Advanced Energy Materials

Cover image for Vol. 2 Issue 7

Special Issue: Battery Materials

July, 2012

Volume 2, Issue 7

Pages 701–910

  1. Cover Picture

    1. Top of page
    2. Cover Picture
    3. Inside Front Cover
    4. Back Cover
    5. Masthead
    6. Contents
    7. Editorial
    8. Reviews
    9. Progress Reports
    10. Communications
    11. Full Papers
    1. Non-Precious Catalysts: Recent Progress in Non-Precious Catalysts for Metal-Air Batteries (Adv. Energy Mater. 7/2012) (page 701)

      Ruiguo Cao, Jang-Soo Lee, Meilin Liu and Jaephil Cho

      Article first published online: 11 JUL 2012 | DOI: 10.1002/aenm.201290036

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      Non-precious catalysts for oxygen reduction reactions in the air electrode play a vital role in reducing polarization during cycling and therefore enhancing the performance of metal-air batteries which, among electrochemical energy-storage devices, have the potential to offer the highest energy density, representing the most promising systems for portable (electronics), mobile (electrical vehicles), and stationary (micro-grids) applications. Recent advancements in non-precious catalysts for Li-air and Zn-air batteries are highlighted on page 816 by M. Liu, J. Cho, and co-workers.

  2. Inside Front Cover

    1. Top of page
    2. Cover Picture
    3. Inside Front Cover
    4. Back Cover
    5. Masthead
    6. Contents
    7. Editorial
    8. Reviews
    9. Progress Reports
    10. Communications
    11. Full Papers
    1. Organic Electrodes: Organic Electrode Materials for Rechargeable Lithium Batteries (Adv. Energy Mater. 7/2012) (page 702)

      Yanliang Liang, Zhanliang Tao and Jun Chen

      Article first published online: 11 JUL 2012 | DOI: 10.1002/aenm.201290037

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      Organic electrode materials offer highly engineerable choices for the construction of potentially sustainable and cost-effective rechargeable lithium batteries, which are currently dominated by inorganic intercalation compounds. On page 742, J. Chen and co-workers present an exhaustive overview of thirty-years' research efforts in the field, with emphasis on the working principles, development histories, and established design strategies. With comprehensive analysis and performance comparisons, this review provides a guide to this emerging research area.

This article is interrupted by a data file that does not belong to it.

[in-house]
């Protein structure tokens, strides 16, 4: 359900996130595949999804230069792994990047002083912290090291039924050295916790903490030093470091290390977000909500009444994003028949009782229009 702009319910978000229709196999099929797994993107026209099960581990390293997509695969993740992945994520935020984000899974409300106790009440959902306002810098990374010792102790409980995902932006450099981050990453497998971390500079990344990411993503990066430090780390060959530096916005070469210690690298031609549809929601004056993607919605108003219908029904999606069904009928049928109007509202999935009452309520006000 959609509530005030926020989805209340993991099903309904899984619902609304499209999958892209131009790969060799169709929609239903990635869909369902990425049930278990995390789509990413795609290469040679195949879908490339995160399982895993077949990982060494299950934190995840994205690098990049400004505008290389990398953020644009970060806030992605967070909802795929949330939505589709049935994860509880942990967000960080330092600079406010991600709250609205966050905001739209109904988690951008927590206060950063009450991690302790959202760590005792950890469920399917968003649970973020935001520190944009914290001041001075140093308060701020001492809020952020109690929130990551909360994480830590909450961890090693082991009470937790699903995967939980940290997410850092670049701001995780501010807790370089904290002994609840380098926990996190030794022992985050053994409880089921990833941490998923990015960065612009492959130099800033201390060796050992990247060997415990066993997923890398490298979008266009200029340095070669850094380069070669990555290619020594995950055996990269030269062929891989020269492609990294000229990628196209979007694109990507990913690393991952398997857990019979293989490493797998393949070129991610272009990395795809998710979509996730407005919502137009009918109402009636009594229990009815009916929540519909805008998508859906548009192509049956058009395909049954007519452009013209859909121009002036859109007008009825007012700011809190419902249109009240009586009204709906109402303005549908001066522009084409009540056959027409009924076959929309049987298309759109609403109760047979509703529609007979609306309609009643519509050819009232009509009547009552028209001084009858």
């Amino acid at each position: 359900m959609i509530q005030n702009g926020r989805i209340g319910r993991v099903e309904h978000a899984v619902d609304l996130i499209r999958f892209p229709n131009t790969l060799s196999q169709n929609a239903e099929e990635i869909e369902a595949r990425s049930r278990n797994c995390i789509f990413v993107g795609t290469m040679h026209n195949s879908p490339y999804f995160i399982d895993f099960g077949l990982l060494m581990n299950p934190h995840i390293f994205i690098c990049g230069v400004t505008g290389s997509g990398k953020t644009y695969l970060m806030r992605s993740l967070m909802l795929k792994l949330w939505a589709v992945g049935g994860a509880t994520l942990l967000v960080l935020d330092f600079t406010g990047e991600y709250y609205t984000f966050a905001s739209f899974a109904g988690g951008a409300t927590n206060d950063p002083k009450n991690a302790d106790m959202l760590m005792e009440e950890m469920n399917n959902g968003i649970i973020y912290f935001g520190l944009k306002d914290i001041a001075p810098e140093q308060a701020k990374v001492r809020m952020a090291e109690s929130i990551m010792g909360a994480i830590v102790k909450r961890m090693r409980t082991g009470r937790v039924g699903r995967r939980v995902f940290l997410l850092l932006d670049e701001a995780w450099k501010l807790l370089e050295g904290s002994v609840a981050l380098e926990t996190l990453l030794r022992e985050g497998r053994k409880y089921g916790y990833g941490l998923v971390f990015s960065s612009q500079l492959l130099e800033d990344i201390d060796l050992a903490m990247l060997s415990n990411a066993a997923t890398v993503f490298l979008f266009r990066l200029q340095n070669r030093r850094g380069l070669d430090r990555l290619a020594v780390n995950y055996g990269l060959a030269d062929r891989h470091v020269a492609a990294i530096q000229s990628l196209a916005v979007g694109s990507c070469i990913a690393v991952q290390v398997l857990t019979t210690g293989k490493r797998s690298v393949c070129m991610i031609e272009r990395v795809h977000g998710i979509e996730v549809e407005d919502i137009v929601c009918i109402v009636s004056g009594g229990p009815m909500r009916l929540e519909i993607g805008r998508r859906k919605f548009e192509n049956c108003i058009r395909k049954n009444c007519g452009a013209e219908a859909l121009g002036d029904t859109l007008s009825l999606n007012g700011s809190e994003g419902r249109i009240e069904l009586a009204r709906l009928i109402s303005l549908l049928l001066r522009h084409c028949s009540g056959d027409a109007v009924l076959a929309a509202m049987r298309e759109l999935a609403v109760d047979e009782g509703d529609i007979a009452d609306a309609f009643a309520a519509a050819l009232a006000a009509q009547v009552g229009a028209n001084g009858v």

3. Back Cover

    1. Top of page
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    4. Back Cover
    5. Masthead
    6. Contents
    7. Editorial
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    9. Progress Reports
    10. Communications
    11. Full Papers
    1. Electrochemical Flow Cells: The Electrochemical Flow Capacitor: A New Concept for Rapid Energy Storage and Recovery (Adv. Energy Mater. 7/2012) (page 911)

      Volker Presser, Christopher R. Dennison, Jonathan Campos, Kevin W. Knehr, Emin C. Kumbur and Yury Gogotsi

      Article first published online: 11 JUL 2012 | DOI: 10.1002/aenm.201290038

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      The electrochemical flow capacitor (EFC) described by E. C. Kumbur, Y. Gogotsi, and co-workers utilizes a flowable slurry of capacitive carbon particles in an aqueous or organic electrolyte. The proposed concept combines the scalability of flow batteries with the high power density and long lifetime of electrochemical capacitors. EFC technology also decouples energy and power ratings, which is important for storage and use of energy from highly fluctuating sources. The proof-of-concept study on page 895 presents promising initial performance data and discusses further development steps for this technology. Flow cell design by the Materials Research Center (Ukraine) and cover design by Kristy Jost (USA).

  4. Masthead

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    5. Masthead
    6. Contents
    7. Editorial
    8. Reviews
    9. Progress Reports
    10. Communications
    11. Full Papers
    1. Masthead: (Adv. Energy Mater. 7/2012)

      Article first published online: 11 JUL 2012 | DOI: 10.1002/aenm.201290039

  5. Contents

    1. Top of page
    2. Cover Picture
    3. Inside Front Cover
    4. Back Cover
    5. Masthead
    6. Contents
    7. Editorial
    8. Reviews
    9. Progress Reports